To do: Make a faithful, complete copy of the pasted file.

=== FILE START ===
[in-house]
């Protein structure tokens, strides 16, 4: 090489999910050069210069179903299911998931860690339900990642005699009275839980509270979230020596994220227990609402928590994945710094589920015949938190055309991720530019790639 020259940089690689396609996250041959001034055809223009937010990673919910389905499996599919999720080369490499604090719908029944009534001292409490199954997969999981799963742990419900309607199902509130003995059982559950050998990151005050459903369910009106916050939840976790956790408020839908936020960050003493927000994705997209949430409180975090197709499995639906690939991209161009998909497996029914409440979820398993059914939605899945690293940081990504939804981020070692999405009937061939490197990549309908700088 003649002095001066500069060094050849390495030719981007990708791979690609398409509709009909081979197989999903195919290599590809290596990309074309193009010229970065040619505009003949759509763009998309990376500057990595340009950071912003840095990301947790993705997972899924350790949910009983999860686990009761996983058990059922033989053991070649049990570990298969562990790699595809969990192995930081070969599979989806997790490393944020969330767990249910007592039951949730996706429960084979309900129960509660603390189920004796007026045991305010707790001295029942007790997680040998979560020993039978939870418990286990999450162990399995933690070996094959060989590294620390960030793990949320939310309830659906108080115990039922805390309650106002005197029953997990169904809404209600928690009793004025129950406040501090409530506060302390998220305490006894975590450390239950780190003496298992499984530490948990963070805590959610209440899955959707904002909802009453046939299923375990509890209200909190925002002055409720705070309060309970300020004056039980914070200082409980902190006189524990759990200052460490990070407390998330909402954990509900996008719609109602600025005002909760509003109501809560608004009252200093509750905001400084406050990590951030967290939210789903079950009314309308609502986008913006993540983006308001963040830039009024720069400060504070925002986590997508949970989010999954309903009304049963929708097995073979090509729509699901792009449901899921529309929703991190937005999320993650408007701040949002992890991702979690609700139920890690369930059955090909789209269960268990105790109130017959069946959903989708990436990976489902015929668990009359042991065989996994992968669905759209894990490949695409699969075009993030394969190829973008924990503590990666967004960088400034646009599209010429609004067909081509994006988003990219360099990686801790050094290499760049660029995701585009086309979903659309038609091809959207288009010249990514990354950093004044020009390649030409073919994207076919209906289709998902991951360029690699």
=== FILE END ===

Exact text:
[in-house]
């Protein structure tokens, strides 16, 4: 090489999910050069210069179903299911998931860690339900990642005699009275839980509270979230020596994220227990609402928590994945710094589920015949938190055309991720530019790639 020259940089690689396609996250041959001034055809223009937010990673919910389905499996599919999720080369490499604090719908029944009534001292409490199954997969999981799963742990419900309607199902509130003995059982559950050998990151005050459903369910009106916050939840976790956790408020839908936020960050003493927000994705997209949430409180975090197709499995639906690939991209161009998909497996029914409440979820398993059914939605899945690293940081990504939804981020070692999405009937061939490197990549309908700088 003649002095001066500069060094050849390495030719981007990708791979690609398409509709009909081979197989999903195919290599590809290596990309074309193009010229970065040619505009003949759509763009998309990376500057990595340009950071912003840095990301947790993705997972899924350790949910009983999860686990009761996983058990059922033989053991070649049990570990298969562990790699595809969990192995930081070969599979989806997790490393944020969330767990249910007592039951949730996706429960084979309900129960509660603390189920004796007026045991305010707790001295029942007790997680040998979560020993039978939870418990286990999450162990399995933690070996094959060989590294620390960030793990949320939310309830659906108080115990039922805390309650106002005197029953997990169904809404209600928690009793004025129950406040501090409530506060302390998220305490006894975590450390239950780190003496298992499984530490948990963070805590959610209440899955959707904002909802009453046939299923375990509890209200909190925002002055409720705070309060309970300020004056039980914070200082409980902190006189524990759990200052460490990070407390998330909402954990509900996008719609109602600025005002909760509003109501809560608004009252200093509750905001400084406050990590951030967290939210789903079950009314309308609502986008913006993540983006308001963040830039009024720069400060504070925002986590997508949970989010999954309903009304049963929708097995073979090509729509699901792009449901899921529309929703991190937005999320993650408007701040949002992890991702979690609700139920890690369930059955090909789209269960268990105790109130017959069946959903989708990436990976489902015929668990009359042991065989996994992968669905759209894990490949695409699969075009993030394969190829973008924990503590990666967004960088400034646009599209010429609004067909081509994006988003990219360099990686801790050094290499760049660029995701585009086309979903659309038609091809959207288009010249990514990354950093004044020009390649030409073919994207076919209906289709998902991951360029690699």